The Star-Spangled Banner is the national anthem of the United States. It is the law of the land, and it is hallowed by tradition. It is unlikely to change. Yet, many people think that is it not ideal.
Some think it is too war-like. It commemorates a military victory that was extremely minor. It is about the flag. The flag is an important symbol of the country, but should the anthem be about something that is a symbol of what the country is about? Shouldn't the anthem be about what the country is about?
Suppose we were to pick an anthem from scratch, without the baggage of historical precedent. What song would we pick? The Star-Spangled Banner is not the only song with objections. America the Beautiful has all the faults of late Victorian purple poetry. There are way too many adjectives. We want something simpler. America is too devotional. Many Americans are deeply religious, but we believe in separation of church and state; the anthem should have a secular feel to it. Yankee Doodle and This Land is Your Land are good national songs that express the American spirit, but they aren't serious enough. Yankee Doodle is downright silly.
So we don't want something too war-like or too religious. It should be serious, but not take itself too seriously. On the positive side, it should express the American spirit.
More than anything else, America is about liberty. It is a place that people want to go to, and not just a place that people are proud to be from. It is the land of opportunity. Liberty is what provides the opportunity. The prosperity of America derives from that very same liberty. That is what our national anthem should be about. Unfortunately, there is no such song.
Do we have to have just one song? Maybe the idea of America is too big to capture in a single song. America is the country that does things differently from everyone else. Maybe the national anthem is no exception. Different songs can be played on different occasions. Why can't the New York Yankees play Yankee Doodle at the start of the game?
It is very difficult to write a national anthem on purpose. That has been tried. Here is an example of what happened in the 19th century when a contest was held:
William Cullen Bryant served on the committee that evaluated the submissions, and remarked that this attempt had "too much of the Anacreontic spice." I doubt that a modern effort would be more successful.
So we are left with the song that we have. And in some ways, it is a better song than it might appear. Like many Americans, the tune is an immigrant (from Britain) that has been thoroughly Americanized. While it is usually represented as a song that was written on the inspiration of a moment, we know that it took nine years for Francis Scott Key to take the idea he had in When the Warrior Returns and turn it into a high quality song. The incident that resulted in Key being on board the British ship in the first place occurred because some one partied too hard and got into trouble. That is at least a celebration of liberty, in a way. So the song is more of a celebration of the American spirit than might be obvious at first.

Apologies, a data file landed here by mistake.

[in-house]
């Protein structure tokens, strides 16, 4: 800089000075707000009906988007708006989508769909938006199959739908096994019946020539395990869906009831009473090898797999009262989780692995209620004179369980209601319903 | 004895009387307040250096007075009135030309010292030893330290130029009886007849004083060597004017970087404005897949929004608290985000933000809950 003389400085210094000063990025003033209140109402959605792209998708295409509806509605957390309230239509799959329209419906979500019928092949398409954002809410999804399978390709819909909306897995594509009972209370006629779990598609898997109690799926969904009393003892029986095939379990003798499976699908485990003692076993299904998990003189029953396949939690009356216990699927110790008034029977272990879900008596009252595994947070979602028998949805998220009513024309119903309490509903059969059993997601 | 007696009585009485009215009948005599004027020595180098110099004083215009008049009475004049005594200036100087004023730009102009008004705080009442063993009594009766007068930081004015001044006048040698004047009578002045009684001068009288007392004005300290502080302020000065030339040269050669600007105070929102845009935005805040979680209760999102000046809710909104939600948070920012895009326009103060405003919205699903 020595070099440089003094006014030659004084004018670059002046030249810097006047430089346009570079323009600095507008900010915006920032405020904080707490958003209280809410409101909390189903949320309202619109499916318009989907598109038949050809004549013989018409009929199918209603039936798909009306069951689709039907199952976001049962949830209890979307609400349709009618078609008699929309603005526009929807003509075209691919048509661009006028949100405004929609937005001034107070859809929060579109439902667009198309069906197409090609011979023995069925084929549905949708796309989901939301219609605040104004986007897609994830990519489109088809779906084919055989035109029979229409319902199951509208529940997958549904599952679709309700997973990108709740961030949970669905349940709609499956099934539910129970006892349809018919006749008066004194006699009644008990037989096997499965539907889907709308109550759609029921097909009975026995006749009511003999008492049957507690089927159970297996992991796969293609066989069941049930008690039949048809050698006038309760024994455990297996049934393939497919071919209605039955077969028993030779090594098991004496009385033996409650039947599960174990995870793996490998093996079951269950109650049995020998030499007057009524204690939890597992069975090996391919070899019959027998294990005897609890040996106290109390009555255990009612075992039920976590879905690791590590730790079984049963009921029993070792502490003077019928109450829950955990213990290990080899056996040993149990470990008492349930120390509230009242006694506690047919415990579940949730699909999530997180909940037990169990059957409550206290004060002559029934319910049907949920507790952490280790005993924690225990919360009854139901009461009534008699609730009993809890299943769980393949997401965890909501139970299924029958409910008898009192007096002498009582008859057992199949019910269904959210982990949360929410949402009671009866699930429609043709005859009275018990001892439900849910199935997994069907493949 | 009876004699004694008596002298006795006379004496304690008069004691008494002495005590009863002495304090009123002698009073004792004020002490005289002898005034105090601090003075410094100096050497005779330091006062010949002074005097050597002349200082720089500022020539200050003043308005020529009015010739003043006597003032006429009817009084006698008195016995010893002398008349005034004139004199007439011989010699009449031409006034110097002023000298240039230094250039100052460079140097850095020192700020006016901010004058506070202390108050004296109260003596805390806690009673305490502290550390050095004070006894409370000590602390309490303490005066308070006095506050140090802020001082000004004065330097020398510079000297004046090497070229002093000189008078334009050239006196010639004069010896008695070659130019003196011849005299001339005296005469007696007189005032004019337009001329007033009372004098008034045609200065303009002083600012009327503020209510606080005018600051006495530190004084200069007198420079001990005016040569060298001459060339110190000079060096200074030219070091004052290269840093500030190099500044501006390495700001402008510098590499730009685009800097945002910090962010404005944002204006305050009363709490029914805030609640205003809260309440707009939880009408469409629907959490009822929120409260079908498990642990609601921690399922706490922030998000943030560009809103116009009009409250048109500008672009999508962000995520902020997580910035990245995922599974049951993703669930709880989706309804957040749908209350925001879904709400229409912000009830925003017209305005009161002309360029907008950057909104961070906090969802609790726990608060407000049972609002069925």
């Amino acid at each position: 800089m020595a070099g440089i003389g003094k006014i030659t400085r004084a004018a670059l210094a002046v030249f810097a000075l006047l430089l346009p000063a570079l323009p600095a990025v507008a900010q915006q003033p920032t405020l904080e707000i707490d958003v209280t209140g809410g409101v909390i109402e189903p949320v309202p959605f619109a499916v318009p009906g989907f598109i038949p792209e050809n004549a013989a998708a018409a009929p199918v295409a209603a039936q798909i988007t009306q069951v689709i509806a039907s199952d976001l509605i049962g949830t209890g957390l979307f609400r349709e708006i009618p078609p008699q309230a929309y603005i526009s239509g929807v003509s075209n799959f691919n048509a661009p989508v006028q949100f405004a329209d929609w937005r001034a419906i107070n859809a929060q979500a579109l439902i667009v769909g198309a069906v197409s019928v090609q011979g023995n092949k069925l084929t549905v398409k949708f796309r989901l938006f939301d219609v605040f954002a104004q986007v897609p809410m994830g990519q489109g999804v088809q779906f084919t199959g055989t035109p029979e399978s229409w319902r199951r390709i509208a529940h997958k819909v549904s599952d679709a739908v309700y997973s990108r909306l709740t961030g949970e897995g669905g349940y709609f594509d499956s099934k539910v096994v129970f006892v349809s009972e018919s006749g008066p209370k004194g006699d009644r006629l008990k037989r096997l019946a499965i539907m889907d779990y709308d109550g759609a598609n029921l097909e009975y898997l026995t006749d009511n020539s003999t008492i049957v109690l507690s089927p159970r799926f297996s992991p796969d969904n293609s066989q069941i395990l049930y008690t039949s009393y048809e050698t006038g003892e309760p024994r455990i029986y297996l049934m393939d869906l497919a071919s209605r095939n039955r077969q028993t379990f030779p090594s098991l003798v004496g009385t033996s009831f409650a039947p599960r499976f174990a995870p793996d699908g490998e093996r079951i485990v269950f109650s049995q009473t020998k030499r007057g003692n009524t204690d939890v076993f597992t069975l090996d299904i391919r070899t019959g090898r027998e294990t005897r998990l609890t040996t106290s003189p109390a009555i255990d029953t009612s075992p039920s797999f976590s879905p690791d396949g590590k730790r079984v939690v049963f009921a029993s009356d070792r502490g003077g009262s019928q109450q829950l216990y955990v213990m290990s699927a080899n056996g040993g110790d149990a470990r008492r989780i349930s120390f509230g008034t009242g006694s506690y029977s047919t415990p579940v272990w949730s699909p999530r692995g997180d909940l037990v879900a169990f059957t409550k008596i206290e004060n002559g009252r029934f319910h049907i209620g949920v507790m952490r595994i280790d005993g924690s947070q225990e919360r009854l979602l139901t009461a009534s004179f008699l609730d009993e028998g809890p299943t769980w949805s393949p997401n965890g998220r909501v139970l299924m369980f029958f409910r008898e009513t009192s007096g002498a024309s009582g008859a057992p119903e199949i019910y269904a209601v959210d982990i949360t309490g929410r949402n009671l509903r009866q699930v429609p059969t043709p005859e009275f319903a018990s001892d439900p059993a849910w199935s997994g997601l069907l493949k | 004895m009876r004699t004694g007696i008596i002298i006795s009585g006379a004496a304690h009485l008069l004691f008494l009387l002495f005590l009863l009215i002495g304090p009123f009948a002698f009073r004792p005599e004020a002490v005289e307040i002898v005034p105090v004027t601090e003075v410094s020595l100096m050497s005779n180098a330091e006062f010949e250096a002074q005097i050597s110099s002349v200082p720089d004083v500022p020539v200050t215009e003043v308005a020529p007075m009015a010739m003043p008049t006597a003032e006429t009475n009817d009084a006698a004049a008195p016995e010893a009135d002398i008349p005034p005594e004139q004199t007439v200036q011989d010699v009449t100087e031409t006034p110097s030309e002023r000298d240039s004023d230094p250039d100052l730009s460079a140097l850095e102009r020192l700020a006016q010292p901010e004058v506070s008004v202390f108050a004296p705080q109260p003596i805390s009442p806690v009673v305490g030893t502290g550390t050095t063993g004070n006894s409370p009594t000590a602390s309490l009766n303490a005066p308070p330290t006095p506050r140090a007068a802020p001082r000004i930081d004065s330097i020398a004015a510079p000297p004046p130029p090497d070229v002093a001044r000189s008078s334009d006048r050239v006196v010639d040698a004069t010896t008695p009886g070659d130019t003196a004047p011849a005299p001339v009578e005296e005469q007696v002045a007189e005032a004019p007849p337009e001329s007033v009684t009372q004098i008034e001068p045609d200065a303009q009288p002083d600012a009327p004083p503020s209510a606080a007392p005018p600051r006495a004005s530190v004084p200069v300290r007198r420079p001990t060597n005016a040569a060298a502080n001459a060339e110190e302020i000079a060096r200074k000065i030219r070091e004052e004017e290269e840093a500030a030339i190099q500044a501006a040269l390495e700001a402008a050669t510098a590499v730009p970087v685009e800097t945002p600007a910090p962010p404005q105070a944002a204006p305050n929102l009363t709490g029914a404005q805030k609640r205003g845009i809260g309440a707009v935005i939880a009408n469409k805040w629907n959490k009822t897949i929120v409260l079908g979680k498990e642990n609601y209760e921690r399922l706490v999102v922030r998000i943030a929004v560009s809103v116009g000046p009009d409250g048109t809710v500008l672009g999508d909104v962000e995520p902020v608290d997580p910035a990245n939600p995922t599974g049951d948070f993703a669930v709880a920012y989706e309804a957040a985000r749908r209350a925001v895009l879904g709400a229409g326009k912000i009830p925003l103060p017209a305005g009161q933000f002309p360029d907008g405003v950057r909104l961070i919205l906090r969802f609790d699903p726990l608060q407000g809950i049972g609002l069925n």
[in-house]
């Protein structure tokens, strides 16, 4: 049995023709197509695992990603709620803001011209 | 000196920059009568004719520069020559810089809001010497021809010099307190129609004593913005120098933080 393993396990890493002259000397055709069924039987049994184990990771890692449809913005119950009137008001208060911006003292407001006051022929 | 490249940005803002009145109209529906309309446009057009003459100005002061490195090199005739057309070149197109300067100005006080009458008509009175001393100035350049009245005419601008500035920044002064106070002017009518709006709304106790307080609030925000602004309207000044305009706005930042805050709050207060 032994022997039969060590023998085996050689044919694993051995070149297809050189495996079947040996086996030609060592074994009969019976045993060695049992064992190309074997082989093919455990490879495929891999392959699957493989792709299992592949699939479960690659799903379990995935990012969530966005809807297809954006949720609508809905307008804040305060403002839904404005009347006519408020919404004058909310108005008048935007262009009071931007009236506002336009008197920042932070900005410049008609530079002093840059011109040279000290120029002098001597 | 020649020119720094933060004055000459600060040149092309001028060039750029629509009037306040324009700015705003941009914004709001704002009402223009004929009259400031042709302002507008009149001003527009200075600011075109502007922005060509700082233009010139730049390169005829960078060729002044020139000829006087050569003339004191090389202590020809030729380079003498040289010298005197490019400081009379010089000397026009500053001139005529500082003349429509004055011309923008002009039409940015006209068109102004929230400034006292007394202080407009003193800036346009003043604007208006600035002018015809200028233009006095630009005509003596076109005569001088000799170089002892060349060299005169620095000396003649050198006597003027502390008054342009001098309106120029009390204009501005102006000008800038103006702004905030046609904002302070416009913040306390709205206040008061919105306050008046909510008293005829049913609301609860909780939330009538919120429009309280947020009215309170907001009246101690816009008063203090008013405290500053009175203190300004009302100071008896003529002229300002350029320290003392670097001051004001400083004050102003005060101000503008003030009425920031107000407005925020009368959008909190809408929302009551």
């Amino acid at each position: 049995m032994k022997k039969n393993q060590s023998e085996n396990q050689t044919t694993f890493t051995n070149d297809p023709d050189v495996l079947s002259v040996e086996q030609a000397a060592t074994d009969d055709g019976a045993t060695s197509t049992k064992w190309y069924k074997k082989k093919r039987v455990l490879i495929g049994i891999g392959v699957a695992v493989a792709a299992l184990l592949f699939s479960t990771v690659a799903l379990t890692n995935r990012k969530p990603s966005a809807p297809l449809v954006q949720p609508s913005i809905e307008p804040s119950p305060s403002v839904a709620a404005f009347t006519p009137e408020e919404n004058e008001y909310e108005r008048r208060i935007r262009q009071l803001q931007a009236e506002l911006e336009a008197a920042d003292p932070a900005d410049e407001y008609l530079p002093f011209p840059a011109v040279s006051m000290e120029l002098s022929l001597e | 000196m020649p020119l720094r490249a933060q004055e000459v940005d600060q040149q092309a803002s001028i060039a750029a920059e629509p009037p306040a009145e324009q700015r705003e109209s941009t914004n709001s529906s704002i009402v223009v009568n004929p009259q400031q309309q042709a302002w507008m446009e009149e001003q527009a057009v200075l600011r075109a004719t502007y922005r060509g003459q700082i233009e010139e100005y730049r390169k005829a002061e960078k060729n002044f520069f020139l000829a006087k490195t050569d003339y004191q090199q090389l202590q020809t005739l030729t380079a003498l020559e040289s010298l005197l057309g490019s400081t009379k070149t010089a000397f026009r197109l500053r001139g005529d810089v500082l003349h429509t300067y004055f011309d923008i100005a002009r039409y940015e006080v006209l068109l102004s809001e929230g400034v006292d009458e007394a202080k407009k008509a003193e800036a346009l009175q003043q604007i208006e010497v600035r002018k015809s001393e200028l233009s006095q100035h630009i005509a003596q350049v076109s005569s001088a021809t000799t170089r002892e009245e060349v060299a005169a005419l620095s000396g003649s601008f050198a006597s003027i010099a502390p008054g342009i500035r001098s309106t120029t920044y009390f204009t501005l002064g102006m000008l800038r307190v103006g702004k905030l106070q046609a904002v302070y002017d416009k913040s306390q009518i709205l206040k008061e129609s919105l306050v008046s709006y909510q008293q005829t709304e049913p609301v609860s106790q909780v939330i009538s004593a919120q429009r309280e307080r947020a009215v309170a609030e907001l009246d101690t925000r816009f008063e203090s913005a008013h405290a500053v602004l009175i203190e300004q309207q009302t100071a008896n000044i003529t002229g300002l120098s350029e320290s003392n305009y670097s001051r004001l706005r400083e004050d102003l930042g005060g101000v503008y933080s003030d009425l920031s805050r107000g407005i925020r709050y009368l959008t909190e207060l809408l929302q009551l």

The traditional performance of the Star-Spangled Banner is very ponderous. But that is not how the tune was necessarily played in Key's time. When you sing other words to the tune, you can see it in a new way. Maybe we could lighten it up a bit. I don't know that anyone would want to sing it to the tune of Packington, but that is at least possible. But until a song that celebrates freedom and has a properly serious tone comes along, it is a good song. And a serious song about liberty is likely to be difficult to write.
If you would like to write a national anthem, I have some advice for you. Don't try to write a national anthem on purpose. They turn out badly. See the disaster above. But be a competent poet or musician. If inspiration strikes some day, yield to it. Most of the successful anthems were written by people at the margins of musical success, so don't worry about turning out the hits. Few authors had primary careers in entertainment (Irving Berlin and Woody Guthrie are exceptions). Many, though not all, could be considered one-hit wonders. Have a strong sense of patriotism, an appreciation of liberty and a love for the diversity of the country. Good luck.